Observing children and young people is a great way of getting to know them. It’s also how educators can gather information about their mental health and wellbeing. This includes noticing their strengths, behaviours that may cause concern and possible signs of mental health issues.
Understanding why a child or young person behaves a certain way can inform the decisions and planning in relation to educators’ response.
Identifying when children and young people need extra support comes down to observations
Educators may have a child or young person in their early learning service or school whose behaviour has changed without any obvious reason or is out of character. If the change is prolonged, significant or disruptive, this can signal the development of a mental health issue or condition.
Some children and young people are at greater risk than others of developing mental health issues, therefore early identification is important. The earlier a child or young person receives support, the better chance they have of overcoming difficulties and reducing the risk of more serious mental health issues.
Observations about a child or young person’s behaviour should:
• focus only on what educators’ see and hear, not on what they think or feel about a child or young person’s behaviour, thoughts or emotions
• record the frequency, the situation and how the child or young person exhibits particular behaviour
• note what factors make the behaviour better or worse
• record the length of time the behaviour or behaviour lasts
• note what happens before and after the behaviour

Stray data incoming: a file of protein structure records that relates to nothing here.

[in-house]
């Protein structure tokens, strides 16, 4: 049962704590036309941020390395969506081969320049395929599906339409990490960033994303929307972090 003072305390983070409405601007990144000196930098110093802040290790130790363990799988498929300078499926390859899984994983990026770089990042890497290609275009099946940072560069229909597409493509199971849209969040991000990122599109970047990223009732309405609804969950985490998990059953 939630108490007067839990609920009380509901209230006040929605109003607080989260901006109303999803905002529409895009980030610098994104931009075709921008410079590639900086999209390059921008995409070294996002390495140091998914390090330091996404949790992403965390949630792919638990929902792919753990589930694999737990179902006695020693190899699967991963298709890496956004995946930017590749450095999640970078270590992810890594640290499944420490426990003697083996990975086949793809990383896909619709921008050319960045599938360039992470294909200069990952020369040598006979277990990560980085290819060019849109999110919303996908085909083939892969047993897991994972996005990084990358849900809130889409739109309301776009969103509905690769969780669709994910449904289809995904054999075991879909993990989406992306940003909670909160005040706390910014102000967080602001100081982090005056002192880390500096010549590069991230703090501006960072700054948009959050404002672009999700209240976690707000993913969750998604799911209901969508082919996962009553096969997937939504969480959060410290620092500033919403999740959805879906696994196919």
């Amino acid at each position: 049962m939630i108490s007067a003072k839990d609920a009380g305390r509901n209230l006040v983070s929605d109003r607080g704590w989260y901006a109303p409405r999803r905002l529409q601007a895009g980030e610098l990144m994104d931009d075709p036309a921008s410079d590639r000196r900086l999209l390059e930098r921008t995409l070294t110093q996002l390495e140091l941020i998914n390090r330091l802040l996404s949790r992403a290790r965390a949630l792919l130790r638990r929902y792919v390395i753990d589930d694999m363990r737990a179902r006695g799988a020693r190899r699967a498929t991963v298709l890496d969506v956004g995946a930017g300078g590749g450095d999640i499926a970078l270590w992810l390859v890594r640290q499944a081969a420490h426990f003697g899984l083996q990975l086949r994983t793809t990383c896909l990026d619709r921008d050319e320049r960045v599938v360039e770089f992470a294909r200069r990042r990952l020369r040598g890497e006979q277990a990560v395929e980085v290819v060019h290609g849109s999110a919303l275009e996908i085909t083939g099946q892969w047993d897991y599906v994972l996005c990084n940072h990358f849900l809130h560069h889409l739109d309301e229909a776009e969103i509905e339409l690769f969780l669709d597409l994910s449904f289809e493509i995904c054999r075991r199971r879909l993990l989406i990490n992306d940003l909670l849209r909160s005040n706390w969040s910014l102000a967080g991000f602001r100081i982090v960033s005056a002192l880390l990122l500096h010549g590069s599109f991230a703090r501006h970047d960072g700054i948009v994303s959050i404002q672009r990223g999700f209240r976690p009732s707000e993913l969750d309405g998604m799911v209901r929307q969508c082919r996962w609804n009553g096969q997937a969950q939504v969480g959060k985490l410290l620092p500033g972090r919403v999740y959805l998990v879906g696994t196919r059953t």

• be recorded by different educators at different times and in different contexts.
Using the BETLS observation tool to observe children’s behaviour.
The Behaviour, Emotions, Thoughts, Learning and Social Relationships (BETLS) observation tool can assist educators in gathering information and documenting observations about a child or young person’s behaviour. This will allow educators to recognise and understand potential mental health issues.
The BETLS tool gathers and records information in five broad areas:
• Behaviour: what is the child or young person doing?
• Emotions: what might the child or young person be feeling?
• Thoughts: what might the child or young person be thinking?
• Learning: what learning areas are being affected?
• Social relationships: what social areas are being affected?
The BETLS tool also asks educators to consider:
• pervasiveness: who is present at this time? Where and when does this behaviour occur?
• frequency: how often does it happen?
• persistence: how long has it been happening?
• severity: how much is it influencing a child’s day-to-day experiences?
Once educators have an understanding of the nature of a child or young person’s difficulties and the reasons behind those difficulties, the BETLS tool provides a record of responses to concerns.
Conversations with families about a child or young person’s behaviour can be tricky. Documented observations can be a good starting point for these discussions.
Do you have a question about the BETLS observation tool or starting conversations with families? Educators who are part of a registered Be You Learning Community can ask Be You Consultants these questions.
There is Professional Learning support for educators in the Early Support domain.
All three modules can be accessed here.